Bridging loans rise as UK buyers jostle for property
Property buyers are turning to high-interest bridging loans to gain an edge over rivals amid intense competition in the UK property market and a continuing shortage of available homes.
The value of bridge loans, which buyers can use as cash to complete a purchase, rose 8.5% in the first three months of 2022, compared to the same period last year, according to data from 12 UK bridge loan brokers.
The Bridging Trends report found that loans were most often used by those buying investment property, historically the main market for this short-term and expensive form of debt. But the second most popular reason for taking out a bridging loan was for “chain break financing” – including by residential buyers looking to circumvent the need to sell one home before buying another.
This is the reason given in almost a quarter of cases, compared to less than a fifth at the end of 2021. Other motivations for taking out a bridging loan include paying an inheritance tax bill while waiting to sell a inherited property, or investors who want to renovate a dilapidated, non-mortgaged property.
Highlighting the increase in chain-breaking transactions and regulated bridge loans, Sam O’Neill, head of bridges at brokerage Clifton Private Finance, said: “Applications are up, inquiries are up and completions are up. rising.”
However, bridging loans are considered a niche lending for home purchases due to the high interest rates charged. With fees included, they can cost around 8-12% per year, compared to 3% for the average two-year fixed rate agreement of a conventional mortgage. Lenders charge more because they expect the bridge to be paid off over a short period, usually 12 months. Borrowers should factor in a 1-2% arrangement fee, plus appraisal fees and legal fees.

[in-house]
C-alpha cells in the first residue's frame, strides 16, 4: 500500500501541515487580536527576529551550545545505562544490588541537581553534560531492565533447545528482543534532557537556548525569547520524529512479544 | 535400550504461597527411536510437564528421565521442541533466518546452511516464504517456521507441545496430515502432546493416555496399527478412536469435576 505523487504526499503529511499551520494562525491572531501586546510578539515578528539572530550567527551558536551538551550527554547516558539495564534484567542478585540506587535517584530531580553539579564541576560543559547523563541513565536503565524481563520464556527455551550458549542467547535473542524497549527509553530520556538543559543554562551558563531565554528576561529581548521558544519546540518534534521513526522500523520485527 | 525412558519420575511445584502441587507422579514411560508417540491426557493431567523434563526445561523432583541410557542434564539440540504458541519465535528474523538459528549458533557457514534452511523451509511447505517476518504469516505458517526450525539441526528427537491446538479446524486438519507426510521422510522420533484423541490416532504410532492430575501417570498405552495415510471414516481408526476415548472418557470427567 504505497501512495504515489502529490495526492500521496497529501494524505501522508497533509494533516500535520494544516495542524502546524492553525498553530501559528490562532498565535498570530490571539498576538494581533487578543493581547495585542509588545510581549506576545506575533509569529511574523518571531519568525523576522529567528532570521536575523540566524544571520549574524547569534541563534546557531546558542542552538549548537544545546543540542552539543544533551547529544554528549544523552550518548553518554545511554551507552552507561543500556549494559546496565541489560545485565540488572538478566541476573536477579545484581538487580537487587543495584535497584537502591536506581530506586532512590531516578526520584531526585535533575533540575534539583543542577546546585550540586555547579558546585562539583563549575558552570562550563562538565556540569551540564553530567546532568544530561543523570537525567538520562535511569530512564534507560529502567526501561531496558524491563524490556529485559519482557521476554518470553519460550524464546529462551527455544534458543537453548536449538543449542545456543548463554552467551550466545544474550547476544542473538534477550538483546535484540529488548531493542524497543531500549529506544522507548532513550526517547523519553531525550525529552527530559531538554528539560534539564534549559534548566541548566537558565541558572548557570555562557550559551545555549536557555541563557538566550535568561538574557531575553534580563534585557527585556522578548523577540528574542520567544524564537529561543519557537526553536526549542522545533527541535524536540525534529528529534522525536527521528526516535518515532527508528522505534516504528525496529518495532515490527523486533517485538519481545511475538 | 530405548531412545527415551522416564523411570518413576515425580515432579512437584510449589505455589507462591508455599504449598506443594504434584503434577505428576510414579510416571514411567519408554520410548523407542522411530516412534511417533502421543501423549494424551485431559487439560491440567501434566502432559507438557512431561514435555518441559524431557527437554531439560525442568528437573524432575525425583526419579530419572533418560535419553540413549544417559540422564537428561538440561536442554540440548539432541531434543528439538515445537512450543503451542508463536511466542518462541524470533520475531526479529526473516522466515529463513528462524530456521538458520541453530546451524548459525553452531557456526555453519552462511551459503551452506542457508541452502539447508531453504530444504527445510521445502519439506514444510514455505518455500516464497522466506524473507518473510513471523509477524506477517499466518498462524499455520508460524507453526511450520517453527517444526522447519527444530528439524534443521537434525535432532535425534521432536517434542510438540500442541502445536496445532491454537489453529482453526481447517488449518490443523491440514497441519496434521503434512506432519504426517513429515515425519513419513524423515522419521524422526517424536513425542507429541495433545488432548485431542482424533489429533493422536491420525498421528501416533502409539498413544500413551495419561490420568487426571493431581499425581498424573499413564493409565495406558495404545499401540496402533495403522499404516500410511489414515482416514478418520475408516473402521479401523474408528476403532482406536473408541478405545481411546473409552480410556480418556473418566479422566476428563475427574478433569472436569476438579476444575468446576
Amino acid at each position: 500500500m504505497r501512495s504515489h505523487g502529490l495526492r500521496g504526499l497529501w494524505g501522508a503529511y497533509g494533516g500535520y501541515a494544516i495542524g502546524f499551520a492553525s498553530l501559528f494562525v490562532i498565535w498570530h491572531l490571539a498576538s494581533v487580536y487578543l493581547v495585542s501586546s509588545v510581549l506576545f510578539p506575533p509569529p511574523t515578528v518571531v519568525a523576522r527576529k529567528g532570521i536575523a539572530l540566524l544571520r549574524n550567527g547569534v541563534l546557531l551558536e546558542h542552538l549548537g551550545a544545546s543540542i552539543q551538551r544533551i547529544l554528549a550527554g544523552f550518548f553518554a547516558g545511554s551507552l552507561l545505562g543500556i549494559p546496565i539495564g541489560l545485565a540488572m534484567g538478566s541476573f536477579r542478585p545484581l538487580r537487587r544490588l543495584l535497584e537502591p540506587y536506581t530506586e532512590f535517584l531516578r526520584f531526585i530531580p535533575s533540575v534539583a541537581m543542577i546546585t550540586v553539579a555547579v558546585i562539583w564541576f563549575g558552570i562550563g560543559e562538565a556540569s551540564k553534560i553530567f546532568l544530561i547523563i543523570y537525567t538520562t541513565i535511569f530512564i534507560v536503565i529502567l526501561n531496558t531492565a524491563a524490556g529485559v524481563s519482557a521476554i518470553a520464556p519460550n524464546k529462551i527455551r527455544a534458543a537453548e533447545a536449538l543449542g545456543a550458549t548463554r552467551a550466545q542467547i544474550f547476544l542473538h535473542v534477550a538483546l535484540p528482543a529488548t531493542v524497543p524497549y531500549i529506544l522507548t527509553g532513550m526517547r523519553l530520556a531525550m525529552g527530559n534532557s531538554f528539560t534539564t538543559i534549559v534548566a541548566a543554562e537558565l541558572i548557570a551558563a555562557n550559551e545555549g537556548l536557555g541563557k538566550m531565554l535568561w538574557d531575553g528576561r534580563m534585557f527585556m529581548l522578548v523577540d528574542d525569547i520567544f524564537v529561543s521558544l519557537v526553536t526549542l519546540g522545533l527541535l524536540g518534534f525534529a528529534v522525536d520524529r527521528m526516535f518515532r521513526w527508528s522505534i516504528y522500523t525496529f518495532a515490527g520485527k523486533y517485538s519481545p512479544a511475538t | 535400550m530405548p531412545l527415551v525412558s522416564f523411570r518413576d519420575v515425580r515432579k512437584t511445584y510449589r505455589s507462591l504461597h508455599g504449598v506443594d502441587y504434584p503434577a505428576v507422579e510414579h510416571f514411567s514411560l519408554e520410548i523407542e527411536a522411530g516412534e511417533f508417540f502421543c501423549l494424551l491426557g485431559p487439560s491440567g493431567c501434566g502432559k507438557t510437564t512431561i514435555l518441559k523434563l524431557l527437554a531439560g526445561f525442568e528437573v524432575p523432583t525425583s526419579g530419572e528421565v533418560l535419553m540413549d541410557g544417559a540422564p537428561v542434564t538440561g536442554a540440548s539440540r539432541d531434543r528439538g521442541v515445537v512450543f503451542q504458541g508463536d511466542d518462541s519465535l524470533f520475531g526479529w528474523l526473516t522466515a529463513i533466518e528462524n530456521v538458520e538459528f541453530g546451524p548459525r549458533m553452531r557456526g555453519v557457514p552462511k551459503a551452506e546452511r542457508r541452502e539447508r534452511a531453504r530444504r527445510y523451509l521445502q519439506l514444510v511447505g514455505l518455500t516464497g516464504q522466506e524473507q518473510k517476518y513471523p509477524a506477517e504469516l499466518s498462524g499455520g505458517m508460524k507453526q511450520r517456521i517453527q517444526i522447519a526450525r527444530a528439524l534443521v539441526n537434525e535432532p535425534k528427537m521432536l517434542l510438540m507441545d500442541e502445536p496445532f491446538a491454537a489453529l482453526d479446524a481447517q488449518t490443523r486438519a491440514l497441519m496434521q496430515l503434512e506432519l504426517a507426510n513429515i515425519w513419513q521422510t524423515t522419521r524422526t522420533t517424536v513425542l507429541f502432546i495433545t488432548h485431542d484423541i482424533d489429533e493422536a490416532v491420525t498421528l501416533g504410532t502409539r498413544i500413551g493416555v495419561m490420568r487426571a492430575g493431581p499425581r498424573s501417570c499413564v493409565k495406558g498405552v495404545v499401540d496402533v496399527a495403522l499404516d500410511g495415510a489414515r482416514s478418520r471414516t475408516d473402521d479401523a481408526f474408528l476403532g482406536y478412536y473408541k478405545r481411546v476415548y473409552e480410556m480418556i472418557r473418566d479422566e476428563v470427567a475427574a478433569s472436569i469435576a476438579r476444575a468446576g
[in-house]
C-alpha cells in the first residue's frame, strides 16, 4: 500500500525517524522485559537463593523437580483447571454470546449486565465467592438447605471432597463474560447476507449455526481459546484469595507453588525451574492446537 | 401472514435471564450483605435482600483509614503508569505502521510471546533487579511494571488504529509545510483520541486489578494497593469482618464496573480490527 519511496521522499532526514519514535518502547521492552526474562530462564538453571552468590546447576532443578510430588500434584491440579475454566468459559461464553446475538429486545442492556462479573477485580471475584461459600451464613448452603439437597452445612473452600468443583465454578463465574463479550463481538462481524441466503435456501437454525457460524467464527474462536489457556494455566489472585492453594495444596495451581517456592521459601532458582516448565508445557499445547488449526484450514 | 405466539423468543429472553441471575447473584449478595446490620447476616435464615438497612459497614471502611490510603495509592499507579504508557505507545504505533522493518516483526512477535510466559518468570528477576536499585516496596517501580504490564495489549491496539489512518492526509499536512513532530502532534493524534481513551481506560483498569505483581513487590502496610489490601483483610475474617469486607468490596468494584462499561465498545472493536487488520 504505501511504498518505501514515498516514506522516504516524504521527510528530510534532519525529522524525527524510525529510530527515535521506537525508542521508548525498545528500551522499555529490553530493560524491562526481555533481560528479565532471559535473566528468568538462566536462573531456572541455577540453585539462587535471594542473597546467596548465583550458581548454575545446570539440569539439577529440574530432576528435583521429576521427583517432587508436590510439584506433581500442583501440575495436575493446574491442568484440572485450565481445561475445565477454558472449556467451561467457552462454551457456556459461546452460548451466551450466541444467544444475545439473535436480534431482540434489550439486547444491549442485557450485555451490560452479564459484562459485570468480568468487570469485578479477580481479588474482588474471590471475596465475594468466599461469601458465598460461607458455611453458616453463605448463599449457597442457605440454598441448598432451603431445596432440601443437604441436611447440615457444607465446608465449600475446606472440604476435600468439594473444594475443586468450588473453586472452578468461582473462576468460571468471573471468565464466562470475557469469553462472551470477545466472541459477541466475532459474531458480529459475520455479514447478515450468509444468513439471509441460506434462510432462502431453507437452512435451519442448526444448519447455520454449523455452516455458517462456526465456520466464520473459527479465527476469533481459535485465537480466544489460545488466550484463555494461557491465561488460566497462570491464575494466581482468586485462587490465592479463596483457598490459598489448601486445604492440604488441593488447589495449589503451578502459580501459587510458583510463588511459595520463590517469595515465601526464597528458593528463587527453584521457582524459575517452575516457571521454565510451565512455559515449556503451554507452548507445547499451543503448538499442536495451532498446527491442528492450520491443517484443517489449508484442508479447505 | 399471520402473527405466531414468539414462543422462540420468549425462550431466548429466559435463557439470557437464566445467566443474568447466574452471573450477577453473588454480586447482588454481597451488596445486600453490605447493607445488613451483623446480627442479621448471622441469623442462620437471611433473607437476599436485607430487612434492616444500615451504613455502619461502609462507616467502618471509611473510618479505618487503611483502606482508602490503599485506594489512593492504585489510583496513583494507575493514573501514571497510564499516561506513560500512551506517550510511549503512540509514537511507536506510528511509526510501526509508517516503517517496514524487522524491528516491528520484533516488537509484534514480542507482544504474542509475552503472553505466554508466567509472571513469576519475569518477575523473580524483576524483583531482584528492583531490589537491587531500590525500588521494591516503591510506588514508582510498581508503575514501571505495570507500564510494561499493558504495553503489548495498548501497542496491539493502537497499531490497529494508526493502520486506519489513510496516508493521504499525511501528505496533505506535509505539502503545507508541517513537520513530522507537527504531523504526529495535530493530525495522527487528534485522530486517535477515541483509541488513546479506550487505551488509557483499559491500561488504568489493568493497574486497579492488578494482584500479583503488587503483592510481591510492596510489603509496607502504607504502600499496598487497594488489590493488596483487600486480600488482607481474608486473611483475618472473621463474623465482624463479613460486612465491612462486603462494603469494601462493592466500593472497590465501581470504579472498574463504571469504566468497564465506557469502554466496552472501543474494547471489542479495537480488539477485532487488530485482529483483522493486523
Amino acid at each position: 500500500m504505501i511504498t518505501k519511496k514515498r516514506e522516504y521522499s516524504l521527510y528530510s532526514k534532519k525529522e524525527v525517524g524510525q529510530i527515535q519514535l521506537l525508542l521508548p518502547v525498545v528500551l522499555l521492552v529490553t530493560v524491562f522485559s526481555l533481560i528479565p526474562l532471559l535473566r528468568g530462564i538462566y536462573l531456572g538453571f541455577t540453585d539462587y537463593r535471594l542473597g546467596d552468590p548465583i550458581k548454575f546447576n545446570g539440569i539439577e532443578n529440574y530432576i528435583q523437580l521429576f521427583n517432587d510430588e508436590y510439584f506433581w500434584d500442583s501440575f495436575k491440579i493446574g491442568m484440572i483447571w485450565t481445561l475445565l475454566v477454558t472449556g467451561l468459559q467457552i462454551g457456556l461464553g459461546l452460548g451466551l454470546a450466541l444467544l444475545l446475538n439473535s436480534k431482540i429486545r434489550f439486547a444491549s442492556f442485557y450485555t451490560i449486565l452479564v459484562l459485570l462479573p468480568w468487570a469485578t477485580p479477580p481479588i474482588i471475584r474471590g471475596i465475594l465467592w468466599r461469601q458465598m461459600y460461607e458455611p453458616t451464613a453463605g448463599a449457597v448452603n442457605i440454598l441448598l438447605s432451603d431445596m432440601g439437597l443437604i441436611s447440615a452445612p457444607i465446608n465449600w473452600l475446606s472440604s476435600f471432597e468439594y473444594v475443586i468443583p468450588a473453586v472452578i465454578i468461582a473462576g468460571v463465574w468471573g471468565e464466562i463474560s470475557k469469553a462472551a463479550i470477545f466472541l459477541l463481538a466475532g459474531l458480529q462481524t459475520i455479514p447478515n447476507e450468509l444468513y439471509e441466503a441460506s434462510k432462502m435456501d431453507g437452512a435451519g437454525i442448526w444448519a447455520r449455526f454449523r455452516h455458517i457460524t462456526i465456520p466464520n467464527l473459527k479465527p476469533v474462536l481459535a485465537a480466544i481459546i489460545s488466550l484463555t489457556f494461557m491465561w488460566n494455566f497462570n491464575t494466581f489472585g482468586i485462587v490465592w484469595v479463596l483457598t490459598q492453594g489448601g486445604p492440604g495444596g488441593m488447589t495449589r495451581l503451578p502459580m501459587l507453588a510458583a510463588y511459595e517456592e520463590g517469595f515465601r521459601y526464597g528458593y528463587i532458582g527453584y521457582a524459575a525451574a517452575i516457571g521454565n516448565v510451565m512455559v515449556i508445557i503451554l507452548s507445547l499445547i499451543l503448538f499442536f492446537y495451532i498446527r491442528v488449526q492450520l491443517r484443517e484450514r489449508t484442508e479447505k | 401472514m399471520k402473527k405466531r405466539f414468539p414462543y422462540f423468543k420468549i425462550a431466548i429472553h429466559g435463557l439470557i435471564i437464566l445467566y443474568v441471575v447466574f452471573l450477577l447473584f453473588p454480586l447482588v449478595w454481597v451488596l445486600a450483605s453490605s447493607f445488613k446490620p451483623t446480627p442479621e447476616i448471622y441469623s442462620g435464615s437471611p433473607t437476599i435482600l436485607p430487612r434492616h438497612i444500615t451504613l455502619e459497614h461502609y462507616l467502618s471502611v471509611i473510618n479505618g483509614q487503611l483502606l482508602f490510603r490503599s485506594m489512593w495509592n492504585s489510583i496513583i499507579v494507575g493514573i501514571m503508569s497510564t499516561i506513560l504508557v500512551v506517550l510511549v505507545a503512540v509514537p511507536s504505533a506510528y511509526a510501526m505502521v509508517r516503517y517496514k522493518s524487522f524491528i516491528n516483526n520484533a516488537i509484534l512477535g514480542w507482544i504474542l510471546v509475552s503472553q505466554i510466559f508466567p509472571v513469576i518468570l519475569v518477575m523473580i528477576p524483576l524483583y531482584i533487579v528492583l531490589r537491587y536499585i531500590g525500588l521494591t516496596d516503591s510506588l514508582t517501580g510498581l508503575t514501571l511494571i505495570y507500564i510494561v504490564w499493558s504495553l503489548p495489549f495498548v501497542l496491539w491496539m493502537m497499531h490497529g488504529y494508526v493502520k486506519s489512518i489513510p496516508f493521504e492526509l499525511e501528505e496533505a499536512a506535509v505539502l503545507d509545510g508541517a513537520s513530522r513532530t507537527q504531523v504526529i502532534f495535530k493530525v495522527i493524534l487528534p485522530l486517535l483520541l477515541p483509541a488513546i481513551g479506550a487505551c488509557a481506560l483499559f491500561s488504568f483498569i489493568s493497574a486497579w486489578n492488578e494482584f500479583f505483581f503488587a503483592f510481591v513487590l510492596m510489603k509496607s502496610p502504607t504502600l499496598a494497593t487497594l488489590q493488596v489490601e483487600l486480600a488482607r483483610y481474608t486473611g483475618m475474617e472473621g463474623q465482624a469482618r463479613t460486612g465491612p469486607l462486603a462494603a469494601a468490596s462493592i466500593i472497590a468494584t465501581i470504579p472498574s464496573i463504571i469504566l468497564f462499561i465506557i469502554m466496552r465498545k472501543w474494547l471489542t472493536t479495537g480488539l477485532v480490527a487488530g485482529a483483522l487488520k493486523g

Adrian Anderson, director of brokerage Anderson Harris, said: “There is a place in the market for bridge financing, but borrowers should exercise caution as terms can be very expensive.”
Demand for property has driven up house prices, which rose 9.8% in the year to March, according to the Office for National Statistics – although this is a slower pace of growth than the 10.9% observed in February.
As competition for homes has intensified, real estate agents and buyers have favored cash buyers, who can make a purchase faster and with more flexibility than those looking for a mortgage. Bridge loans, which can be obtained faster than a mortgage and held for an offer, give borrowers that cash advantage in the market.
Henry Pryor, an agent who acts on behalf of buyers, said: “If you haven’t got the money in a Samsonite, you might as well go home. Buying a house is extremely difficult right now. And there are no signs of easing this side of summer.
He, too, urges caution for buyers who use bridge financing, recalling customers in the 1990s who had yet to sell their existing home, but traded contracts on their subsequent purchase using a so-called “open” bridge loan. . They had loans secured against two properties as prices fell and interest rates on both loans rose.
“The only time I would recommend someone to think about it is if they’ve traded on selling their house,” Pryor said. “That means they have some sort of contractual arrangement with someone they can go to if the sale fails.”
Dale Jannels, managing director of financial brokerage Impact Specialist Finance, said borrowers could settle a bridging loan by refinancing with a conventional mortgage lender; they could sell the property; or, in the case of inheritance, to be redeemed by the brothers and sisters. “The most important thing with bypass surgery is that there is a way out,” he said.
With a shortage of homes for sale and high demand among buyers, he added, the risk that a borrower’s previous property will not sell – leaving them unable to service the loan, if it is their chosen output – was weak. “In the current climate, with the number of people coming to each property, that’s not an issue.”
As the Bank of England has steadily raised its main interest rate since December, homebuyers have become more eager to complete a purchase in anticipation of more expensive loans in the future. “The urgency for a transaction has accelerated over the past two months,” Jannels said.